Hanan al-Hamouz, one of 27 female prisoners released in October, received such a call at 2am on 26 November. She lives in Beit Jala, near Bethlehem, but a squadron of four Israeli military vehicles pulled up to the alleyway where her 74-year-old mother lives in al-Azzeh refugee camp.
“There were three of them in the doorway,” her mother recounted. “After a little while, two more came in from outside. They were heavily armed. They said, ‘Where is Hanan?’ I said she’s not here. They said, ‘Are you Hanan or her mother?’ I said, ‘No, I’m her mother.’ They said, ‘Where is your ID?’ I gave them my ID. Then they told me to give her the summons.”
The next day at 11 am, Hanan al-Hamouz showed up to the Etzion interrogation center south of Bethlehem and was reminded of the year she spent in prison.
“They took me from room to room, from this place to that, searched me, searched my bag, searched my phone, took out the battery and looked at it, just like the weekly searches in prison,” she said. “I said is this an interview or an interrogation? I want to know. They said this is normal, we do this to all the prisoners. They said, ‘Are you afraid?’ I said, ‘I’m afraid of no one but God.’”
The interrogator, an Arabic-speaker named Samira, unrolled a map and asked if al-Hamouz knew the whereabouts of freed prisoner Amneh Muna, who was exiled to Jordan, or whether they kept in touch. Samira gave her Muna’s phone number and asked al-Hamouz to call her, but she refused. It was a bizarre provocation, she recalls, in light of the fact the Shin Bet probably already knew where Muna is.
“In prison we learned about unity, inside or outside,” she said.
When the interrogation ended, Samira told al-Hamouz to watch out for herself and asked, “Do you ever think about going back to prison?”
Episodes of harassment are not limited, however, to Israeli officials. While his cohorts in the ideological core may publish death threats, settler Aryeh King of the Israel Land Fund splits his time between buying Palestinian property for Jewish owners and running a volunteer surveillance program on the roughly sixty freed Palestinian prisoners in Jerusalem.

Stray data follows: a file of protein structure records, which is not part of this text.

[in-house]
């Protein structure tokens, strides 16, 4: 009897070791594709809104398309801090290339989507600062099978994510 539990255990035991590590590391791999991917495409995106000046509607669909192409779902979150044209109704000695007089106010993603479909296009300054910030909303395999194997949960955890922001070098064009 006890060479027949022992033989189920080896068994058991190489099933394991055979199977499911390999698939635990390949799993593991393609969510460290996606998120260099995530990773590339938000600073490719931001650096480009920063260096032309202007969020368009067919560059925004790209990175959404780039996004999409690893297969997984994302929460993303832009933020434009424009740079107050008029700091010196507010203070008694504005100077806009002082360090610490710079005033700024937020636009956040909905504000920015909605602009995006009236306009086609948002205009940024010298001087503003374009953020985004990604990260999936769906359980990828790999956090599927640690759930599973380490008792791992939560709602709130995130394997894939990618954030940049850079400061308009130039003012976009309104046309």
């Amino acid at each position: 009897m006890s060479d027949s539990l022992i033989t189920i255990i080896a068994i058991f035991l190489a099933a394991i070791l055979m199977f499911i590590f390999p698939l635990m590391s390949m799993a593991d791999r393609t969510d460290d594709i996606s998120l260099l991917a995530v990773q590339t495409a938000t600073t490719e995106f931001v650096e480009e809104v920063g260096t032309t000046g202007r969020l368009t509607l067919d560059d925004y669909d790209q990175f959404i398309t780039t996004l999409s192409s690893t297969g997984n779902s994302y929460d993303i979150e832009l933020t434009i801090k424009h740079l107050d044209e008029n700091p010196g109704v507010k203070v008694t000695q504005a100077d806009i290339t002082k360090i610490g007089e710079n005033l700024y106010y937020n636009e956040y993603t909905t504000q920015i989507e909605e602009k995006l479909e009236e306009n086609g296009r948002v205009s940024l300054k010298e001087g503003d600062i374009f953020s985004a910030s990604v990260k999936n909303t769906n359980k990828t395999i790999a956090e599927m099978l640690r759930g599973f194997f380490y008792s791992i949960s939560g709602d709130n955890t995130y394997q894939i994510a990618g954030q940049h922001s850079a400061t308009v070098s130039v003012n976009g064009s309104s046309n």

“People should know that people who have murdered innocents are free to walk, free to enter every coffee shop and go on public transportation,” King said in a telephone interview. “Believe me, if you sit next to one of them on the light rail in Jerusalem and notice he’s a terrorist, you will jump out the window. I want innocent people to know who the terrorists are.”
To that end, he and an unspecified number of volunteers have taken on the task of publishing the addresses, workplaces and pictures of all the ex-prisoners on fliers printed with “Warning: Murderer.” King also wants a boycott of stores owned by ex-prisoners’ families.
“It’s the father, not the son,” he said. “I don’t have anything against the son, but if he is sponsoring a terrorist family, we will call the public not to support them by not buying from them and not using their services.”
While boycotts are practiced informally in Jerusalem every day, threats on the lives of legally freed prisoners are in clear contravention of Israel’s basic laws, specifically the 2002 amendment to the Penal Law criminalizing incitement to violence. There has been, however, no investigation into the Liebman family’s threats or those of Baruch Marzel in Hebron, and an inquest with the Israeli Police Department yielded a tepid response.
“The Israeli police policy is to look into and examine if there is suspicion into incitement or the possibility to cause harm,” said police spokesman Mickey Rosenfeld in an email. “This is implemented by our investigators in all of the police districts, including Judea and Samaria [the West Bank]. We deal with cases within all the different communities.”
Meanwhile in Hebron, a huge banner celebrating the release of Hani Jaber flies triumphantly over the entrance to the city while Jaber himself returns to his safe house. His family’s home in the Old City was attacked on 19 November by settlers under the guard of the Israeli military; a cousin named Badran Jaber, and two of Hani’s brothers, Basel and Mutasim, were taken away (“Settlers following the attack on the home of liberated prisoner Jaber,” Palestine News Network, 19 November 2011 [Arabic]).
Their whereabouts have still not been reported.
Weeks before, Baruch Marzel had made a stop at a grocery store in the Old City owned by Jaber’s sister. Followed by Ynet cameras, he started asking for the prices of various items.
Marzel points to a candy bar and says, “How much for this?” “One shekel,” the woman replies. He then points to a bag of chips. “One shekel,” the woman says.
The video then shows Marzel handing over a copy of the “Kill him first” wanted poster, with Hani Jaber’s face in black and white. He asks, “How much is the life of a Jew worth?”
When she does not respond, he answers his own question, “Very expensive.”